Microwave Processing in the Histology Lab

Deborah DuckworthIn almost every lab across the country, efforts to improve turnaround times, provide better service to patients and maintain a safe environment for staff are at the forefront.  We are no different, if anything we have higher expectations placed upon us as the premier hospital in the nation.  It is because of this fact that an effort to change “how we’ve always done it” has come with mixed reviews.

Routinely, the processing of a specimen in Surgical Pathology begins in accessioning, then moves to grossing for sectioning and is placed into fixative, normally 10% Neutral Buffered Formalin.   The tissue cassettes are then picked up by a Histo tech at the end of the day, loaded onto a standard tissue processor on a 12 hour overnight processing schedule.  The goal of processing is to remove all of the water from the tissue through a series of graded alcohols and xylenes; and then infiltrate the tissue with paraffin wax.  This will allow the tissue to then be embedded, sectioned and placed on a slide for staining and pathologists’ review. This process has not changed in almost 100 years, this is histology.

Recently, as in the past 30 years, microwave technology has been explored as an alternative to routine processing.   Microwaves (electromagnetic waves) are short pulses of energy that allow the solution that the tissue cassettes are submersed in to be heated evenly and are able to maintain that temperature over time.  The overall benefit from this heat element alone is that the fixation and dehydration of the tissue occurs in about one third of the time.  In essence, a routine specimen such as a radical prostatectomy, grossed at a thickness of 3mm, can be processed by our microwave processor in about 3 hours 45 minutes in comparison to a standard 12 hour processing schedule.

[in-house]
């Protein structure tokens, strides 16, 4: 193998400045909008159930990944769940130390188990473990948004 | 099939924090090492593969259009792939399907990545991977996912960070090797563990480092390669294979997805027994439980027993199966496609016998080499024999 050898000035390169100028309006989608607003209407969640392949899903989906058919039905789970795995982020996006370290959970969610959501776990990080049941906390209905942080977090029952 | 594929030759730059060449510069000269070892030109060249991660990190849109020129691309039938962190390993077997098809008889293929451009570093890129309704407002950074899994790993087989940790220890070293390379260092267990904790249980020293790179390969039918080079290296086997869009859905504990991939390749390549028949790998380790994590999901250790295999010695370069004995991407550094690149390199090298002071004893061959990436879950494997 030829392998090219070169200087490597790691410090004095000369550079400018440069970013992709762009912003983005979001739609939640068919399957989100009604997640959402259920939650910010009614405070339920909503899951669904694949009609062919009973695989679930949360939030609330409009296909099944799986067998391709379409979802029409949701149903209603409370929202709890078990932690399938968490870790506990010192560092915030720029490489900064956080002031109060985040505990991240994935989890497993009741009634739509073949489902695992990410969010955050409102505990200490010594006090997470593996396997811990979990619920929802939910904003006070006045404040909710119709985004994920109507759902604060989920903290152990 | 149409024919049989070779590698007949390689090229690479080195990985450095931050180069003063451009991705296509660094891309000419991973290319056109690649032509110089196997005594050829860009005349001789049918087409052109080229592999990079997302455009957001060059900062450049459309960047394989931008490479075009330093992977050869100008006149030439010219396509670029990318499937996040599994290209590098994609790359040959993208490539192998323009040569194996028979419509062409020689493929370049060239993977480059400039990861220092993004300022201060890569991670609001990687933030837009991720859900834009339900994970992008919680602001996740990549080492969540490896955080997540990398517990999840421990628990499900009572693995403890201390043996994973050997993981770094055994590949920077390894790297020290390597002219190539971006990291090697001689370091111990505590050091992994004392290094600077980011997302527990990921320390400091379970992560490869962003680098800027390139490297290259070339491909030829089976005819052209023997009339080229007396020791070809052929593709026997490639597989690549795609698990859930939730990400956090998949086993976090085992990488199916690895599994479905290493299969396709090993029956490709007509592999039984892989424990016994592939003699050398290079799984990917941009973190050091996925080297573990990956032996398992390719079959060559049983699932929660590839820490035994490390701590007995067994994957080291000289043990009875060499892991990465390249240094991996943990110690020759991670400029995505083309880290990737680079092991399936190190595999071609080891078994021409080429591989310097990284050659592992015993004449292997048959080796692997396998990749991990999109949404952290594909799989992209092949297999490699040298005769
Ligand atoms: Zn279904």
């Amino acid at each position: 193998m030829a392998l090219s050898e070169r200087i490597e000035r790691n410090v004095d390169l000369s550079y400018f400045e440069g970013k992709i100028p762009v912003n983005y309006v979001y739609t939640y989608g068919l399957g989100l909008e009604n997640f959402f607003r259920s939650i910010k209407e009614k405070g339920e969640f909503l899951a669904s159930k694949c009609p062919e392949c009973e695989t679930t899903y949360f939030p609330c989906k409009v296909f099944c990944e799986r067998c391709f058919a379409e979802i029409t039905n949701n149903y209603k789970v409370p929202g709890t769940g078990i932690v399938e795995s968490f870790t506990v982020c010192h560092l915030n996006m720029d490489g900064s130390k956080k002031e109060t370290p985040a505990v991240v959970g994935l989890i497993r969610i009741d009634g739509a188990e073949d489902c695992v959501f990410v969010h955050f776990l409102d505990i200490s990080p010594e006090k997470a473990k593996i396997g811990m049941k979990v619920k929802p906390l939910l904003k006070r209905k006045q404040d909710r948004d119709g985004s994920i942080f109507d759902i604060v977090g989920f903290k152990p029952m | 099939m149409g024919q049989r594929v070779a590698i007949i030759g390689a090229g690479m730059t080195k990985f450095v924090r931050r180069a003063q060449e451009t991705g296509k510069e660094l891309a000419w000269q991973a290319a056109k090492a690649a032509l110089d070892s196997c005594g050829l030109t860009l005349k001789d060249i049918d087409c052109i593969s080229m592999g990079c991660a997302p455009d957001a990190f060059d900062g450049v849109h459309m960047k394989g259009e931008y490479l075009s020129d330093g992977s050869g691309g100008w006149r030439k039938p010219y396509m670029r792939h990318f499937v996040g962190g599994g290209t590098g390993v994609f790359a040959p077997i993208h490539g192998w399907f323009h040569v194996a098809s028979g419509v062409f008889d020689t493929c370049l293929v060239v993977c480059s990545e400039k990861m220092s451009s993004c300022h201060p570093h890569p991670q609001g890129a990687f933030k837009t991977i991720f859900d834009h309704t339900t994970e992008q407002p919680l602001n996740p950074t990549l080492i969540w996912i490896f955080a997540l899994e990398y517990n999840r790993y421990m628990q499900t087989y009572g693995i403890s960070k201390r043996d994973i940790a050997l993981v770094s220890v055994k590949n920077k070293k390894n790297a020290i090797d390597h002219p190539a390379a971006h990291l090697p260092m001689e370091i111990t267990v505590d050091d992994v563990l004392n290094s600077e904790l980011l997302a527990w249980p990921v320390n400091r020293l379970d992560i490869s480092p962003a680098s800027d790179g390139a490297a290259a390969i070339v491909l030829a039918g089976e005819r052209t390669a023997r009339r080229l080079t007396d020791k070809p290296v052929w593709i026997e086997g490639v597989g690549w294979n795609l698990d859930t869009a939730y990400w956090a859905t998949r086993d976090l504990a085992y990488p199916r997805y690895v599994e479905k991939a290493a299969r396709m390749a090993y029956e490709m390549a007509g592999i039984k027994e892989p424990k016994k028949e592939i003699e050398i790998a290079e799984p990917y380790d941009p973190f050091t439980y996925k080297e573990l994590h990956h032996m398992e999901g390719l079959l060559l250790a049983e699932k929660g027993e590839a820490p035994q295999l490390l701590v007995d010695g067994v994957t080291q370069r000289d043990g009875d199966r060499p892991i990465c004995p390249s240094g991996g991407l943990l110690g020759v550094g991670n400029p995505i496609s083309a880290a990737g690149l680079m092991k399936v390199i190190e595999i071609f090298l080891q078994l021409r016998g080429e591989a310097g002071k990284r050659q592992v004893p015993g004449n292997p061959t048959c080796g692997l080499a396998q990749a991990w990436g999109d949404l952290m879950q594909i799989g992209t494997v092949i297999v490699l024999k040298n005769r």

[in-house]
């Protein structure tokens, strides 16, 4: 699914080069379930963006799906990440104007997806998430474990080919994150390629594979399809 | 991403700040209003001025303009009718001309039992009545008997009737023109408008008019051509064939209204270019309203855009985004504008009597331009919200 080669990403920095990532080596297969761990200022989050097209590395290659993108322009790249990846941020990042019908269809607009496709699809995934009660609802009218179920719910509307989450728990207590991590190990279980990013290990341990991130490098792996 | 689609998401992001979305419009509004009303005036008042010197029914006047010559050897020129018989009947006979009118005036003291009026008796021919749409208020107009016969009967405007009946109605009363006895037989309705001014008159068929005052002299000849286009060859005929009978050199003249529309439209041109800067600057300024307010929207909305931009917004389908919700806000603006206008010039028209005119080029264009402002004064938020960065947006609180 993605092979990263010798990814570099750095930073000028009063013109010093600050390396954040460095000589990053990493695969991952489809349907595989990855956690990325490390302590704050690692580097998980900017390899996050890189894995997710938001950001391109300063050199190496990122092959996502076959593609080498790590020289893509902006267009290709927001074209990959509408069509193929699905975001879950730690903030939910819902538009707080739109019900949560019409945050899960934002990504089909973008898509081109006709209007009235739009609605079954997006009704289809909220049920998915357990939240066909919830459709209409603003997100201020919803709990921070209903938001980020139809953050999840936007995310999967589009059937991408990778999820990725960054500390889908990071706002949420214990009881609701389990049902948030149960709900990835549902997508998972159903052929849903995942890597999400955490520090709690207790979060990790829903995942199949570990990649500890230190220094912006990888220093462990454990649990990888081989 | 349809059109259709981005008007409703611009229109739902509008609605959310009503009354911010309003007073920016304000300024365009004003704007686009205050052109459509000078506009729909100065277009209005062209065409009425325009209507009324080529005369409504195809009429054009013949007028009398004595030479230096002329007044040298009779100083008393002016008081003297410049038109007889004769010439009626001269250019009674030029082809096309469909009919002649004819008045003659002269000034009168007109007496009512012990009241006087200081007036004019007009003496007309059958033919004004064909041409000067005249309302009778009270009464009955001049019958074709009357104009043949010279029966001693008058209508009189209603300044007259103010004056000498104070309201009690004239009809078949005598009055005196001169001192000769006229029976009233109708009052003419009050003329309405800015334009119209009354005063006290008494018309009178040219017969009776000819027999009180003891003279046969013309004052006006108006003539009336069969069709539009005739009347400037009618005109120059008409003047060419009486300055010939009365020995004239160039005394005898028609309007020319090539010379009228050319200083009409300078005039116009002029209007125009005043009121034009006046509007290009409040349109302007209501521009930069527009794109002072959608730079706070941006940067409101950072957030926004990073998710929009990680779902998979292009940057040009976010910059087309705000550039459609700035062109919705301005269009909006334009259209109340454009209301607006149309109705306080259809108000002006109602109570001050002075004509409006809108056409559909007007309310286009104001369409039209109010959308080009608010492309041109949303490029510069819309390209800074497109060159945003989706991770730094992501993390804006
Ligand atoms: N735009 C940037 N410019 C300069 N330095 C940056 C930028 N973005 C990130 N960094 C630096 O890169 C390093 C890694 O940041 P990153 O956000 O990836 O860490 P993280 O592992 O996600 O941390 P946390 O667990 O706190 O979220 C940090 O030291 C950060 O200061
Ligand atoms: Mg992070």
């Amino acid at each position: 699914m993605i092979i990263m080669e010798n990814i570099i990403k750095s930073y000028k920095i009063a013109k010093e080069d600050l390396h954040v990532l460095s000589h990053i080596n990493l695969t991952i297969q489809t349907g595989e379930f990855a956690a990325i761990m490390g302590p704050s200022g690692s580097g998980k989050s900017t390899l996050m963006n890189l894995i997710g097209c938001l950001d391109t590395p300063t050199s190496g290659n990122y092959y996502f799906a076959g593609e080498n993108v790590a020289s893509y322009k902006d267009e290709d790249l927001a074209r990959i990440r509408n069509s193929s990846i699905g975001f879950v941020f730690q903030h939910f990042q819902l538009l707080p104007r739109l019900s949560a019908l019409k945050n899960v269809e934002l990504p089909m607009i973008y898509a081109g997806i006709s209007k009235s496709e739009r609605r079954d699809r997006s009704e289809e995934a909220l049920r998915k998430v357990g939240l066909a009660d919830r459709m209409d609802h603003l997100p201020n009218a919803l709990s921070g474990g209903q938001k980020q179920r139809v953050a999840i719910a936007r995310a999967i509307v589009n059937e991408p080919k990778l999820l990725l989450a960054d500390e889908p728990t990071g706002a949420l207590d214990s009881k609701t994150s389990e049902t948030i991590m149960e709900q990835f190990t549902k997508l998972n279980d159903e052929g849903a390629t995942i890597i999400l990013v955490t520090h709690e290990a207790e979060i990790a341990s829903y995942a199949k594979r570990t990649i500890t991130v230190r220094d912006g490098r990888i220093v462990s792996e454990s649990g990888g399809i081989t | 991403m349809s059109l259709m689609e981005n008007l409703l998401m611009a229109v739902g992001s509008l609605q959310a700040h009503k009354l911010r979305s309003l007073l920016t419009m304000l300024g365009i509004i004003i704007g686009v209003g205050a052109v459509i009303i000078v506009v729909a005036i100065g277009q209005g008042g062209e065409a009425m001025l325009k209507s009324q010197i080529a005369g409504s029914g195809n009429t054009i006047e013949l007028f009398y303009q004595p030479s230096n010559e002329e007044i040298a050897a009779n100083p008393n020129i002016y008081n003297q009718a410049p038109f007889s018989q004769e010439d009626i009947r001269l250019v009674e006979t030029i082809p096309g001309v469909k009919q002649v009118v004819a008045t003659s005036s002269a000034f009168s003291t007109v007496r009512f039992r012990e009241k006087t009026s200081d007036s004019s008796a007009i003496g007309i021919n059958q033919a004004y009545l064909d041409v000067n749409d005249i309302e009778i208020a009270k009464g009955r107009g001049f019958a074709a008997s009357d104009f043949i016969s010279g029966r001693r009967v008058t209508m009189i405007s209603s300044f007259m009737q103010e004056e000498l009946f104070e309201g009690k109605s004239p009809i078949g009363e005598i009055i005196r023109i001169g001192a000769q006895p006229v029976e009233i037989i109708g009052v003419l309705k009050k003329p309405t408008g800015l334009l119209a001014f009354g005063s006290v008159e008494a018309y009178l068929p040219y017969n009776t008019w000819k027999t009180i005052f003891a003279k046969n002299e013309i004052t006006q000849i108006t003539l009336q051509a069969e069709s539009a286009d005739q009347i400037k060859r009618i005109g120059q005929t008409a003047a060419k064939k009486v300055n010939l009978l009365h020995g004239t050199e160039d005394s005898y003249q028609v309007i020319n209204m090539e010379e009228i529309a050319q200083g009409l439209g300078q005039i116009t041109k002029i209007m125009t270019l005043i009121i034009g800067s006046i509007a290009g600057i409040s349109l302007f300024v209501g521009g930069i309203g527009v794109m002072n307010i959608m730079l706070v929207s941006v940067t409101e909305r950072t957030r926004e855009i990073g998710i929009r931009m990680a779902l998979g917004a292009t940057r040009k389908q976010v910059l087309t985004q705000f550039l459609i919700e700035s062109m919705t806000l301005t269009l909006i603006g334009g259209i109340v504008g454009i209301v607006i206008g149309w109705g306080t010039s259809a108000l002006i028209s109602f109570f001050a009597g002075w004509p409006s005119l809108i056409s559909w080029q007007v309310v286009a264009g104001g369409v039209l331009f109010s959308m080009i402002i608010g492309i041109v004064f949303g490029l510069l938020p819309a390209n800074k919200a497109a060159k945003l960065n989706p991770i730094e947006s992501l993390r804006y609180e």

main pathosThe instrument that is used in the histology lab is the Pathos, manufactured by Milestone Medical Inc.  Some of the features include separate retorts for the microwave chamber and the paraffin chamber.  This allows us to run cycles back to back without the need to run a cleaning cycle after each run.  There are multiple preset programs for tissue thicknesses from 1 mm to 5 mm, and the ability to customize our own processing cycles.  These processing times run anywhere from 1 hour to 5 hours depending upon the thickness of the tissue.  We utilize an isopropyl/ethanol alcohol blend to eliminate the need to use xylene.  This reduces hazardous chemical exposure by the staff and reduces the overall amount of hazardous waste produced by the lab.  Pathos, has a solution manager built in to the software.  Based on the number of cassettes that are processed, the software calculates the usage and lifespan of the solutions.  This allows us to monitor the exchanges and consumption of reagents much more accurately.   The ease of the software makes the instrument very user friendly and the feedback from the staff has been very positive.

We have faced many challenges in our validation process.  Through trial and error, our tissue collection has improved dramatically.  A coordination of efforts between the histology and grossing staff has allowed us to grow our tissue bank very rapidly in recent weeks.  In a department this large, each service has its own set of requirements they would like to evaluate before signing off on the change in processing.  This has created some delays in getting certain tissue types approved.  While trying to advance the technology and improve the turnaround times of the specimens, we also want to show that microwave processing will give comparable results to the current method in a much shorter time frame.

One specific area that has been very sensitive to validate are the breast specimens.  We have shown that the processing can be performed on large mastectomy samples in less than 5 hours and quality sections are being produced.  The main Achilles’ heel with this tissue type is validating a large enough sampling of Her2Neu- 2+ positive cases.  The additional breast immuno stains (ER/PR, Ki67, GCDFP and Mammoglobin) have resulted in comparable stain quality and clarity.

All in all, we have found the Pathos microwave processor to be an asset to the workflow and help us to distribute the workload more effectively.  I would like to thank the pathologists’ who were very eager and excited to get on the microwave bandwagon to help us get this project started and appreciate their continued support.

You can learn more about the Pathos workflow on the milestone medical web site.

Deborah Duckworth, HTL (ASCP)
Histology Supervisor